Opened 2 years ago

Closed 17 months ago

Last modified 4 months ago

#14694 closed defect (fixed)

Document the unexpected behaviour of wxString::operator[] with templates/auto

Reported by: pmgrace30 Owned by:
Priority: normal Milestone: 3.0.0
Component: documentation Version: 2.9.4
Keywords: wxString template wxUniCharRef difficult Cc:
Blocked By: Blocking:
Patch: no

Description

Unexpected behaviour using wxString with templates
I recently tried out wxString with some STL utilities. Some things worked and others did not. I isolated one of the problems to unexpected behaviour when used with templates. The example below uses a simple swap template (myswap) to swap two characters in a wxString. The output from the program is shown below and it is clearly not swapping. The same problem occurs if I replace myswap with std::swap. The comments in myswap show what is happening.
template<class T> inline void myswap(T& lhs, T& rhs)
{

T tmp = lhs; T is wxUniCharRef (which behaves like a reference)
lhs = rhs;
tmp also changes to equal rhs
rhs = tmp;

}

int main()
{

cout << "test swap using []\n" << s1 << endl;
wxString s1("ab");
myswap(s1[0], s1[1]);
cout << s1 << endl;


cout << "test swap using iterators\n" << s2 << endl;
wxString s2("ab");
auto t0 = s2.begin();
auto t1 = t0 + 1;
myswap(*t0, *t1);
cout << s2 << endl;

}
OUTPUT
test swap using []
ab
bb
test swap using iterators
ab
bb

Change History (6)

comment:1 Changed 2 years ago by pmgrace30

Sorry
The main function should read

int main()
{

wxString s1("ab");
cout << "test swap using []\n" << s1 << endl;
myswap(s1[0], s1[1]);
cout << s1 << endl;


wxString s2("ab");
cout << "test swap using iterators\n" << s2 << endl;
auto t0 = s2.begin();
auto t1 = t0 + 1;
myswap(*t0, *t1);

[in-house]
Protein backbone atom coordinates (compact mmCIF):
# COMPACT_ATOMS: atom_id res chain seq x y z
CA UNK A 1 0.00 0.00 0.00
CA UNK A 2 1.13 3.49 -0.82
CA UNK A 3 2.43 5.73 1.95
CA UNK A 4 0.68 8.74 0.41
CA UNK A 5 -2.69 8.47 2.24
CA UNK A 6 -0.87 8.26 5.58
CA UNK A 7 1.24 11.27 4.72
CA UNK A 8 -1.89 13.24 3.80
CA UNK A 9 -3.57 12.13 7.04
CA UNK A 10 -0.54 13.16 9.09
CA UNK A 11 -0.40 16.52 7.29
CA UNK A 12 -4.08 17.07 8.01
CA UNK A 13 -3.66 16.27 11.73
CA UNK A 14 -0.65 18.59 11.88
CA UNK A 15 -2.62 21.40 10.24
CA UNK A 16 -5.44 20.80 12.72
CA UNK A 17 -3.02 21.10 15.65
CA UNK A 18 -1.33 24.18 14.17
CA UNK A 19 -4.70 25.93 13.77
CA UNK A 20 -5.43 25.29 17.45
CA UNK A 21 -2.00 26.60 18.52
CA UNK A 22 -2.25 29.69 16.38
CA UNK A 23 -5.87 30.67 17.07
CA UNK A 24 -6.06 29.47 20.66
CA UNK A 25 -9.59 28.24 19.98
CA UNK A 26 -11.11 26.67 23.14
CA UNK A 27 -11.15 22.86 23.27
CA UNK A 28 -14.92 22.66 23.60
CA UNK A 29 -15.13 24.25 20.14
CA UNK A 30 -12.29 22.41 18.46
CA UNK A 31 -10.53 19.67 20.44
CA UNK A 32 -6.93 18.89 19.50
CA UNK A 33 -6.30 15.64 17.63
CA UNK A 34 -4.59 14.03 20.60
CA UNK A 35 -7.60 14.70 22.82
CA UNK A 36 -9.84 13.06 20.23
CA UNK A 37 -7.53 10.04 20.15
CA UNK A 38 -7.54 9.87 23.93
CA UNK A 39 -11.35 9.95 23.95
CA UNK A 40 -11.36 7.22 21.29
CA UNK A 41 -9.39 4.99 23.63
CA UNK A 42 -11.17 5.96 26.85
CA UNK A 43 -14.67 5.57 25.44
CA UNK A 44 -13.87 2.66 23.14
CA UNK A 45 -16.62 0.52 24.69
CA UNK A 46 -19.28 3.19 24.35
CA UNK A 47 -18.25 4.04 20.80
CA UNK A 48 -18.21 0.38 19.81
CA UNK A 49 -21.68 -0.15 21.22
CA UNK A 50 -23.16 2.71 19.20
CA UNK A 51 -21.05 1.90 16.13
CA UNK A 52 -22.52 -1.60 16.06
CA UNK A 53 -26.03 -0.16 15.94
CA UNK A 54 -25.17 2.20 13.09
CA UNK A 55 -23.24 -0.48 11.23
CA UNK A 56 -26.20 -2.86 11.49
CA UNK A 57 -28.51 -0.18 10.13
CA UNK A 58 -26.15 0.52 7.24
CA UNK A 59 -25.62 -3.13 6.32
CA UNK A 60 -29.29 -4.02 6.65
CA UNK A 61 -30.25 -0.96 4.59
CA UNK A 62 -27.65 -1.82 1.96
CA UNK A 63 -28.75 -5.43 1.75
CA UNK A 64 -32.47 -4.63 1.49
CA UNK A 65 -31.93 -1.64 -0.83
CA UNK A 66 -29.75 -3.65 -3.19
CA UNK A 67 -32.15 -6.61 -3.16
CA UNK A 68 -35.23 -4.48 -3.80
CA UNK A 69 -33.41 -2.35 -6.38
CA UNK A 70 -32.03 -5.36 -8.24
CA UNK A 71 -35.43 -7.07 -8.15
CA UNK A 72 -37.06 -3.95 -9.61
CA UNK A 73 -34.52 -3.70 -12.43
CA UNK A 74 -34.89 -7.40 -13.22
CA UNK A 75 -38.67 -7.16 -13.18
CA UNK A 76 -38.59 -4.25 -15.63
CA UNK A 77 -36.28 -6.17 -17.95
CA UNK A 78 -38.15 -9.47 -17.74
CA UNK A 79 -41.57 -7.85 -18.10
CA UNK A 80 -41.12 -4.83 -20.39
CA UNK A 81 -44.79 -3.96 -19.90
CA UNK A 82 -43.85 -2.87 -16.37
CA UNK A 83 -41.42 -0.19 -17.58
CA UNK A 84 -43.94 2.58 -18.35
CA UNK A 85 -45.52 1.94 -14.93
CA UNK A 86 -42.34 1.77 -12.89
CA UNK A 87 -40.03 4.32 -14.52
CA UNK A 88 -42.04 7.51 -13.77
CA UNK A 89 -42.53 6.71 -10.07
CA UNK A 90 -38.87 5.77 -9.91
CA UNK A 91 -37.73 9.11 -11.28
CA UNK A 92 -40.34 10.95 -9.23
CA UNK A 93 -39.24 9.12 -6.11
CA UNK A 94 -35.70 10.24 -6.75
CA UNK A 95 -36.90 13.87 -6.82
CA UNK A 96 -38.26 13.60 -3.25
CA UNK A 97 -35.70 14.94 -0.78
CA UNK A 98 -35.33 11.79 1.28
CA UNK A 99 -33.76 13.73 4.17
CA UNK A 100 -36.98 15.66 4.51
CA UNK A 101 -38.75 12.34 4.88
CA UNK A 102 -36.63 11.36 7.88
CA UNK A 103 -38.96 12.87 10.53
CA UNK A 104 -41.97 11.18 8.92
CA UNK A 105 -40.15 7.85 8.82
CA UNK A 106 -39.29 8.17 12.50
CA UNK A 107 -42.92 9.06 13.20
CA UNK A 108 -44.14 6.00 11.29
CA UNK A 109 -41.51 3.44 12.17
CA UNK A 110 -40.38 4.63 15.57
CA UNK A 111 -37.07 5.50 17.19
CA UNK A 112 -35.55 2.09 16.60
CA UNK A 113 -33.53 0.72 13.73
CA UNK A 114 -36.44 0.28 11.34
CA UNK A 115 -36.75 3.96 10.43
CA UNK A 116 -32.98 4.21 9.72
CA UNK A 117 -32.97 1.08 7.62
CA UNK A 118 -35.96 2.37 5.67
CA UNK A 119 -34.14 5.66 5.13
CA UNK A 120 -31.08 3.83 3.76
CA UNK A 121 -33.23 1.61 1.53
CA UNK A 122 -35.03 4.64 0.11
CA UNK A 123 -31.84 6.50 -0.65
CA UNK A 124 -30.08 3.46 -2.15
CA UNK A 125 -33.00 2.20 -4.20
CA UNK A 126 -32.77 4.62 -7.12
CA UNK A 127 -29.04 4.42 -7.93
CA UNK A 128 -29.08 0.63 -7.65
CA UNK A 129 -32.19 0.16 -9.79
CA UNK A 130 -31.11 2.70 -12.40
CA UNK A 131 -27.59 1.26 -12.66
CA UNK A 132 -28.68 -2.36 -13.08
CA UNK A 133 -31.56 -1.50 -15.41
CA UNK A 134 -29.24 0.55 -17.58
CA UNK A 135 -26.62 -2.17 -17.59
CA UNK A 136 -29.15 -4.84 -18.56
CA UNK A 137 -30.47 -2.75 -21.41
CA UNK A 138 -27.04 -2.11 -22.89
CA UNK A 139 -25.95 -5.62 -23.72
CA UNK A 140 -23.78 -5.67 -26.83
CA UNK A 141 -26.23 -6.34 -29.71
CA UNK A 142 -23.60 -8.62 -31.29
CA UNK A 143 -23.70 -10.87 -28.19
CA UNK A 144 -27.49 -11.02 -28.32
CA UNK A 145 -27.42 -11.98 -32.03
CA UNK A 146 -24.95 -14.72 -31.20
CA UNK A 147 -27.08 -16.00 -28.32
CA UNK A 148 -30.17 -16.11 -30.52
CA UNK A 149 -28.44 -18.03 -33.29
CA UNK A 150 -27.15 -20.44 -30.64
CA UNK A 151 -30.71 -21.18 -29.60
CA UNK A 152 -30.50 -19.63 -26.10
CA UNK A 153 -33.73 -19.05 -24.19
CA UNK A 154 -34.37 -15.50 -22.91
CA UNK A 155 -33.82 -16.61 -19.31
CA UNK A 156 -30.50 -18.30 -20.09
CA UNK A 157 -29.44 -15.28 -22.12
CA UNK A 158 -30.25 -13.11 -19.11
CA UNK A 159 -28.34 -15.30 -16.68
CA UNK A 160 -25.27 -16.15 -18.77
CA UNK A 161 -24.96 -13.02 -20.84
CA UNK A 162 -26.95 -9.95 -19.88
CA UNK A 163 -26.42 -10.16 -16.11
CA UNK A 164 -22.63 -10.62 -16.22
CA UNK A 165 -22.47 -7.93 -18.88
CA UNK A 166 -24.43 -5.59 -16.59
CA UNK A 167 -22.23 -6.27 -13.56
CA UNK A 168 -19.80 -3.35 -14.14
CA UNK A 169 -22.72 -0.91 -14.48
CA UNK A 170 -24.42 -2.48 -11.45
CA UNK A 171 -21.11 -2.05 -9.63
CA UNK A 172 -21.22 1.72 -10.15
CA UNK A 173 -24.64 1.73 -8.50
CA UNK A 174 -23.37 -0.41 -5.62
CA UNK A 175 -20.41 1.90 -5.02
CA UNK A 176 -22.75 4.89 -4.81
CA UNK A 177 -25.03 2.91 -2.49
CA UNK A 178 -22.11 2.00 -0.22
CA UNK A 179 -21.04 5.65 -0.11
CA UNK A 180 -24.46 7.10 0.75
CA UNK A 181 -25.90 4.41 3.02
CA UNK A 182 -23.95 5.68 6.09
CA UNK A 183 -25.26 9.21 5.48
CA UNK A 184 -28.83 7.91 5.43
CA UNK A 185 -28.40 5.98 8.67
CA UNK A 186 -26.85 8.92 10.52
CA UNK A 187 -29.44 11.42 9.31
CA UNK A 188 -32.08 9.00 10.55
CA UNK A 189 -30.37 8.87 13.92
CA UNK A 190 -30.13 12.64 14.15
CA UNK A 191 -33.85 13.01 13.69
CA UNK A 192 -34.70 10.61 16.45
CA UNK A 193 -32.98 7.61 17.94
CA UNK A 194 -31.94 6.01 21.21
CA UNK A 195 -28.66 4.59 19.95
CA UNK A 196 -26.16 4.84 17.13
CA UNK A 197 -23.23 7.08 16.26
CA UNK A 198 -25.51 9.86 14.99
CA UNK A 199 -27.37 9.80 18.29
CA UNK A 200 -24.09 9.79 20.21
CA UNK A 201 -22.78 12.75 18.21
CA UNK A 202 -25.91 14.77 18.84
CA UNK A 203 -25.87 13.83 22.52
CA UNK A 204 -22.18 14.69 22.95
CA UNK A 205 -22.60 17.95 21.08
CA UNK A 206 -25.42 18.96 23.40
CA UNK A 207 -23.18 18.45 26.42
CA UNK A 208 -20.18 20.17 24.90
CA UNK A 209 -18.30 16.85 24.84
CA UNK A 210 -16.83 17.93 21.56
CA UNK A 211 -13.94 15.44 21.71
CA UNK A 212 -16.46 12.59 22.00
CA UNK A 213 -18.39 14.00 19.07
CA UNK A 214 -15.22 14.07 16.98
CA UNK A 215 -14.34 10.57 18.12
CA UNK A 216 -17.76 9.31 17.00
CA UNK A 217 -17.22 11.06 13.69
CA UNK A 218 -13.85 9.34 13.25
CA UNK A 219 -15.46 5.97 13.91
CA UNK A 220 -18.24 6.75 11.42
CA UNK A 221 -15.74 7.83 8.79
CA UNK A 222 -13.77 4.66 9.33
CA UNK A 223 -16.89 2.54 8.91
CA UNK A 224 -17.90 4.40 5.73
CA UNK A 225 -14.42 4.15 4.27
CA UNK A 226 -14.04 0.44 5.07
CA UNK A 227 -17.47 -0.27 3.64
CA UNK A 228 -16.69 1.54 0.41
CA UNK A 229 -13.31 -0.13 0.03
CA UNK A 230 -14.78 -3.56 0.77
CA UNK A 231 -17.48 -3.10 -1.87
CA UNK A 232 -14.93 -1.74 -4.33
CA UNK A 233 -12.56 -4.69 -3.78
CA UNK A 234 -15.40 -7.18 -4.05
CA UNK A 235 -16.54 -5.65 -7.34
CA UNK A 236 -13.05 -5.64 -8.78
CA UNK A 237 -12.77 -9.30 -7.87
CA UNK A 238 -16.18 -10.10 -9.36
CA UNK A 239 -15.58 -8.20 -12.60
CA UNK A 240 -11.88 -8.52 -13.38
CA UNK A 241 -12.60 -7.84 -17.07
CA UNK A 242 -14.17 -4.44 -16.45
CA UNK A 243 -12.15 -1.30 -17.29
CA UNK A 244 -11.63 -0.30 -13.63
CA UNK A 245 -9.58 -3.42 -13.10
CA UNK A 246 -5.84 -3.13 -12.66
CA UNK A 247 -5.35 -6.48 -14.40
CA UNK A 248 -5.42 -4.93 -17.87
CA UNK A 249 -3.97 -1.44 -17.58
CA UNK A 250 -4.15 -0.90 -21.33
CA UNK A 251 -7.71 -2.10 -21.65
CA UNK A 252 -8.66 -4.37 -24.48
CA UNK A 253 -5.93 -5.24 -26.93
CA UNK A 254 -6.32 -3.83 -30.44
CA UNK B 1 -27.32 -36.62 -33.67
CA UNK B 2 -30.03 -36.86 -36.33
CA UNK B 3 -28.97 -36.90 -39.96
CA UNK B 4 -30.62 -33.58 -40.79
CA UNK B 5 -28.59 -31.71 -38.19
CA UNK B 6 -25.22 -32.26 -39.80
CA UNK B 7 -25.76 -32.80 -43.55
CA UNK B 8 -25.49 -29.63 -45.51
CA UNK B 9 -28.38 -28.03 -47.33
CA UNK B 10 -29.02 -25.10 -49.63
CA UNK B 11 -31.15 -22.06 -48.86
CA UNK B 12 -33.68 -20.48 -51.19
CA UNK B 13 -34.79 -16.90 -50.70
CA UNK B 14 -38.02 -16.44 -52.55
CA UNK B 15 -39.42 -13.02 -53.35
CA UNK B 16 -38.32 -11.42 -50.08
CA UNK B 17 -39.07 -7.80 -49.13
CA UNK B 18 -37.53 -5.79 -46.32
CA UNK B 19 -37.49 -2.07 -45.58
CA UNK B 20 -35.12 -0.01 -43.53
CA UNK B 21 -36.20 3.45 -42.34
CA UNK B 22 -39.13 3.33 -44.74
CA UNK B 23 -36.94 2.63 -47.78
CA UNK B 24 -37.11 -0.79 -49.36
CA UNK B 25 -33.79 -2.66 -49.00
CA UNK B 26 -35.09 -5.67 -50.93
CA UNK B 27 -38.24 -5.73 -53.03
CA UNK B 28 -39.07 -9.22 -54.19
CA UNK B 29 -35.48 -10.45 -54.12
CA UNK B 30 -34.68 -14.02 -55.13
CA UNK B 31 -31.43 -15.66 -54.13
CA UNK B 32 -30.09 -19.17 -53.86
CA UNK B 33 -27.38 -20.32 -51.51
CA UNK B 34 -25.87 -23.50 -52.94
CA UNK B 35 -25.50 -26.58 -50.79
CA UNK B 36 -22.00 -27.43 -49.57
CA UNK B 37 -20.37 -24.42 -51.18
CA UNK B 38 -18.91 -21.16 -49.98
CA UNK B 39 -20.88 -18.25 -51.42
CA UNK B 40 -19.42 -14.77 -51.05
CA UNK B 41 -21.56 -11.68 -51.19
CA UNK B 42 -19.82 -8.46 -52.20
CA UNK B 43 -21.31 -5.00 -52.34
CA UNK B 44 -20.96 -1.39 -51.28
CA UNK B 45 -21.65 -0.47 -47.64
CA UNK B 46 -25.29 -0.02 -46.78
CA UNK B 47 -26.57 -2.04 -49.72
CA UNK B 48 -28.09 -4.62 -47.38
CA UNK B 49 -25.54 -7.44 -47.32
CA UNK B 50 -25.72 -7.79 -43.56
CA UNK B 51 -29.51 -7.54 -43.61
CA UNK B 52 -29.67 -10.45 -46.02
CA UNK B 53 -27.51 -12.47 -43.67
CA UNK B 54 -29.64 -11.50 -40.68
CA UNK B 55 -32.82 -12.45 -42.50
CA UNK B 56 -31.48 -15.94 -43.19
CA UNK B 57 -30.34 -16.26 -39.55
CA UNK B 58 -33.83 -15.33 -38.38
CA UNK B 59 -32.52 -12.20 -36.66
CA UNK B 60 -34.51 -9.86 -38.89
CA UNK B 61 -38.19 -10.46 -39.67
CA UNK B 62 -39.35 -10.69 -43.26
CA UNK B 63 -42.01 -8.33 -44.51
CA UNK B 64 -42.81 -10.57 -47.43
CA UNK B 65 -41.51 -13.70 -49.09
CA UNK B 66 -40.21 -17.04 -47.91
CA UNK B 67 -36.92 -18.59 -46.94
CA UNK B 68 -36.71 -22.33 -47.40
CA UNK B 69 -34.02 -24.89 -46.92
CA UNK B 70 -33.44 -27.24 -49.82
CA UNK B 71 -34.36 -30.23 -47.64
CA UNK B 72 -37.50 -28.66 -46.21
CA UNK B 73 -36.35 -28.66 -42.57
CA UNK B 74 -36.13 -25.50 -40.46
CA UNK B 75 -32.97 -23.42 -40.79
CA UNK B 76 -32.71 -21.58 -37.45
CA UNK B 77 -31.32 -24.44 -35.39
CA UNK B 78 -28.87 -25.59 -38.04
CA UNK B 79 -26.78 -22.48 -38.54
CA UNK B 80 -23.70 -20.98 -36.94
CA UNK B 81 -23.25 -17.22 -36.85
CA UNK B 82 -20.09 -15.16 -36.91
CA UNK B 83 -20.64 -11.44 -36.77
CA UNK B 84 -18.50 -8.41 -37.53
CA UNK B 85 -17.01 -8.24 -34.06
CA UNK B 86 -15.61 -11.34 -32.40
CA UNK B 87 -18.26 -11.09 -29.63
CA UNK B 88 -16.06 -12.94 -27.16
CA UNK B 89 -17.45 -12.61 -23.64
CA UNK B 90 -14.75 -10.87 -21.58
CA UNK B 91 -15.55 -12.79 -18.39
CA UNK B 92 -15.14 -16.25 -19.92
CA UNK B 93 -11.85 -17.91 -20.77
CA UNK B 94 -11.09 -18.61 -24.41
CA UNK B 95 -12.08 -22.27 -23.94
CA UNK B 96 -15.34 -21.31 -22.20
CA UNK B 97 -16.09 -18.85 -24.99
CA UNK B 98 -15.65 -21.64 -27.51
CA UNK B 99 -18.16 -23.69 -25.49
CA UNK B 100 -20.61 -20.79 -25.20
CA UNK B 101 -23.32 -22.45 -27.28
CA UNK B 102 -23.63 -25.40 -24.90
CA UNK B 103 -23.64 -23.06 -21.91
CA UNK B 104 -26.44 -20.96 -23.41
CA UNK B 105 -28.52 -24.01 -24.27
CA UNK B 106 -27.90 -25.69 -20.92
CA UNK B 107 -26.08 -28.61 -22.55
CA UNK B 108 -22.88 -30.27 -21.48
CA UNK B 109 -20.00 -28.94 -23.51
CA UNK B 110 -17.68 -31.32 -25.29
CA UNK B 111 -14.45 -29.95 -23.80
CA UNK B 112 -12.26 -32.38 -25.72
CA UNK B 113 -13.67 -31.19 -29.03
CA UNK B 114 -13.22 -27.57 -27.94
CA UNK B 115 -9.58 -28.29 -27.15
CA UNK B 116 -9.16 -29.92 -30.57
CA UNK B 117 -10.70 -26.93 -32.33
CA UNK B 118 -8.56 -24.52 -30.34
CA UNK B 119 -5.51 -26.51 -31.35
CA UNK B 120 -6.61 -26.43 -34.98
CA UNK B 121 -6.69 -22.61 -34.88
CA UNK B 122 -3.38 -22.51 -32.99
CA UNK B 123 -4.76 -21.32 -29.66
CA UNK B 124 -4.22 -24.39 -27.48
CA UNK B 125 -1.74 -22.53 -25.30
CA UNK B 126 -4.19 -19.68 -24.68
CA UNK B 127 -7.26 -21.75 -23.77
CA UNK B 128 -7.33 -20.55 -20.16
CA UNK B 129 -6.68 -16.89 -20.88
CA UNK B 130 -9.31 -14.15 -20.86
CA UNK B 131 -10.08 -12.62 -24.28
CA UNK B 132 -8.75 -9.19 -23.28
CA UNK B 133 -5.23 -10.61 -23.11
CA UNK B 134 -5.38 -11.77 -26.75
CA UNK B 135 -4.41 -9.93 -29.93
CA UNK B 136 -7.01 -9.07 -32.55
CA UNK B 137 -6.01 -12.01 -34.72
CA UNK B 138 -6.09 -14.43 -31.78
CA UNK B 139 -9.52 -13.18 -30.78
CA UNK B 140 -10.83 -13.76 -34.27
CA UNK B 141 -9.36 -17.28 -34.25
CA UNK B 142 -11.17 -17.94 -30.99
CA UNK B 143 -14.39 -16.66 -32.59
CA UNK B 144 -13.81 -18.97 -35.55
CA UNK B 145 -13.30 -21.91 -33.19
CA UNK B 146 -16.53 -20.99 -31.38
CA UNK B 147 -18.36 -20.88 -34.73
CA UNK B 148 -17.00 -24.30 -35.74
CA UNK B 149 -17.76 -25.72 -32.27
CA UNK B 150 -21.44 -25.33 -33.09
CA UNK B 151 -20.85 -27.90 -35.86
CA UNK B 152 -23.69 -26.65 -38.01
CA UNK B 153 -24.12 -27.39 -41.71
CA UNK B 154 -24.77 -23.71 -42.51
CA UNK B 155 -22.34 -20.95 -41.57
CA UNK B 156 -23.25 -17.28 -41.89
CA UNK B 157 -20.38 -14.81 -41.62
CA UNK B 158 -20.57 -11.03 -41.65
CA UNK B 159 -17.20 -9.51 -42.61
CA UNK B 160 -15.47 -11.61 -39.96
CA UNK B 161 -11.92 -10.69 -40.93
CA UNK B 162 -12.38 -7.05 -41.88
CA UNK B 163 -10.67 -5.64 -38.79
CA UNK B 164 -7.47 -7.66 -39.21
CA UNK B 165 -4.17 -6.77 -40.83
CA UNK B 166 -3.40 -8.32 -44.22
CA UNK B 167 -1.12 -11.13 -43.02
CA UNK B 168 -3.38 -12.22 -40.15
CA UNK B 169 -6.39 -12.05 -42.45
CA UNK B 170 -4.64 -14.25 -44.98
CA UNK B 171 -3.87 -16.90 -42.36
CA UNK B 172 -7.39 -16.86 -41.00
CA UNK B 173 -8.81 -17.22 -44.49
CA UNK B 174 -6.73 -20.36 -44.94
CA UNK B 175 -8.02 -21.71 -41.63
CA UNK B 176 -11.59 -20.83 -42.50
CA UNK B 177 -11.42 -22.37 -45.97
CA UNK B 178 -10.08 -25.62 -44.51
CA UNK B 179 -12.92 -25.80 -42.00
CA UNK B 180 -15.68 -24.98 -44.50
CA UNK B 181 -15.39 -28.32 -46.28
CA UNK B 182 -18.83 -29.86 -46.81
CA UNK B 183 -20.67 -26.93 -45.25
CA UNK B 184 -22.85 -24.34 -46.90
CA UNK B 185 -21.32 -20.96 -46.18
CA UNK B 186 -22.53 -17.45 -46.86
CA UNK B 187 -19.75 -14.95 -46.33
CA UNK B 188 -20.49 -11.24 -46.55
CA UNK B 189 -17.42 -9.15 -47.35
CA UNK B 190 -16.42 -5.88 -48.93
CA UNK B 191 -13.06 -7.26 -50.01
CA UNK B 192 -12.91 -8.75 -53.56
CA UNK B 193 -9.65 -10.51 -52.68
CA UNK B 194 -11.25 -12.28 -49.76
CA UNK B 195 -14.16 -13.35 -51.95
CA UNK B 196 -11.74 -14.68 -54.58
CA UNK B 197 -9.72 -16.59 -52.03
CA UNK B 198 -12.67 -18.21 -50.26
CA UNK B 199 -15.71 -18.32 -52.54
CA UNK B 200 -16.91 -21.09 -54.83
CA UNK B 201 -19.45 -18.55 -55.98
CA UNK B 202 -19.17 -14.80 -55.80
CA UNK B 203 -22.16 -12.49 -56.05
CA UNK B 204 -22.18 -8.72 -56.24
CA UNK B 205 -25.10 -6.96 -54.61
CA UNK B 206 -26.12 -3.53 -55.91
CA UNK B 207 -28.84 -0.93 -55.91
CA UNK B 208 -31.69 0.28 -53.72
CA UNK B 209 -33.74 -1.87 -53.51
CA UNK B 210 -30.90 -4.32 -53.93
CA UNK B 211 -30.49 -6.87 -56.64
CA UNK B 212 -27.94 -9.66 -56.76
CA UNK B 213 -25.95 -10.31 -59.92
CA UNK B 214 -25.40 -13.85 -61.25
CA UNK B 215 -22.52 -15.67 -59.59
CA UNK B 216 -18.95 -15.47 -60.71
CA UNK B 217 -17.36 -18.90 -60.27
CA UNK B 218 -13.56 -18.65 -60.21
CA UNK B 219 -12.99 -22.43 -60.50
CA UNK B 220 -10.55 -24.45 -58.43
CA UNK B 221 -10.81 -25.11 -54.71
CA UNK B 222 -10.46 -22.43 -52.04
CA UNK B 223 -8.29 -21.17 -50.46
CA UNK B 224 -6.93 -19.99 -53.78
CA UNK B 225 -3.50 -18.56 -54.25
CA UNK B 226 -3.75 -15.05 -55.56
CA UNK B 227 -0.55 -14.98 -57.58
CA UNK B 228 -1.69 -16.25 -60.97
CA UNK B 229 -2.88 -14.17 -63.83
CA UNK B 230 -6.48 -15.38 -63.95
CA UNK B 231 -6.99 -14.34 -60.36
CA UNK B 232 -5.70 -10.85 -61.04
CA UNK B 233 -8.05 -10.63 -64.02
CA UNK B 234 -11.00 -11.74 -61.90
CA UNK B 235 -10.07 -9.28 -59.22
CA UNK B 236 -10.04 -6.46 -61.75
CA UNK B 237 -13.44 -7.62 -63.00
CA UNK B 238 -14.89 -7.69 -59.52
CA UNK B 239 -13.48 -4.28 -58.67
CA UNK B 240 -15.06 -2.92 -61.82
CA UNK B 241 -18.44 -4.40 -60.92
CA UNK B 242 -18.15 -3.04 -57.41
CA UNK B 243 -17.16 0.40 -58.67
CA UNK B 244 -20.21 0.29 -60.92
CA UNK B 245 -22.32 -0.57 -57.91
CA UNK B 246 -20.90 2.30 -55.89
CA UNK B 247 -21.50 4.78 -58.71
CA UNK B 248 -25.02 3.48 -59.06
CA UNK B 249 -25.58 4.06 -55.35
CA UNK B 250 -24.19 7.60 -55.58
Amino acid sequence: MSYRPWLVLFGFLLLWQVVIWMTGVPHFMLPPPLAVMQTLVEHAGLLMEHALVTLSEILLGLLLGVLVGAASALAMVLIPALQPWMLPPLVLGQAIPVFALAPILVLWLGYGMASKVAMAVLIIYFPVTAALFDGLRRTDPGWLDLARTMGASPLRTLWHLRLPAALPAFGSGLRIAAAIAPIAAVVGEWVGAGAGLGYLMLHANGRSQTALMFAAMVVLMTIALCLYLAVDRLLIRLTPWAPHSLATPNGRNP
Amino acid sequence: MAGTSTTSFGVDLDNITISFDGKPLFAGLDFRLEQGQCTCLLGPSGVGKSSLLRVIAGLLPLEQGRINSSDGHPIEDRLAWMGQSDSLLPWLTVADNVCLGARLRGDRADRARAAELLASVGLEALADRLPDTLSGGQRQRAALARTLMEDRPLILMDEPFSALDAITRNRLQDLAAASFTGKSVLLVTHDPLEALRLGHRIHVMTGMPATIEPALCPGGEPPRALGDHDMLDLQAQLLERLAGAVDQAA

cout << s2 << endl;

}

comment:2 Changed 2 years ago by vadz

  • Keywords difficult added
  • Status changed from new to confirmed
  • Summary changed from Unexpected behaviour using wxString with templates to Unexpected behaviour using wxString::operator[] with templates

I see the problem and agree it is, indeed, a problem, but I don't see what can we do about it. wxString::operator[] must return wxUniCharRef to allow modification of the string via it and so the type of s[n] is wxUniCharRef and not the more expected wxUniChar. std::basic_string has it easy as it just returns a real reference which is discarded when using the template function but we can't do this because we can't allow writing directly into wxString buffer. So I just don't see any solution to this, unfortunately.

comment:3 Changed 2 years ago by pmgrace30

The use of auto with wxString characters is showing the same problem. See below. I think this makes it more serious as auto is likely to be used much more than templates.

int main()
{

cout << "test auto\n";
wxString s("a");
auto x = s[0];
cout << "s = " << s << " x = " << x << endl;
s[0] = 'z';
cout << "s = " << s << " x = " << x << endl;
return 0;

}
OUTPUT
test auto
s = a x = a
s = z x = z

comment:4 Changed 2 years ago by vadz

  • Component changed from wxMSW to documentation
  • Milestone set to 3.0
  • Summary changed from Unexpected behaviour using wxString::operator[] with templates to Document the unexpected behaviour of wxString::operator[] with templates/auto

Yes, it's indeed even more serious. Unfortunately this still doesn't change the fact that I have absolutely no idea about what could we do about it :-(

We do need to document this "reference semantics" of s[n] but apart from this I just don't see anything.

comment:5 Changed 17 months ago by VZ

  • Resolution set to fixed
  • Status changed from confirmed to closed

(In [73905]) Expand wxString overview and document some problems due to its dual nature.

Explain the possible problems with wxString due to its dual Unicode/ASCII
nature.

Also document the various conversions in the overview itself.

Closes #14694.

comment:6 Changed 4 months ago by VZ

In 76474:

Define std::swap() correctly for wxUniCharRef.

The default implementation doesn't work for this reference-like class, and
this breaks not only swap() itself (see #14694), but also any algorithms using
it, such as std::reverse().

Fix this by providing our own specialization which does work correctly.

Closes #16234.

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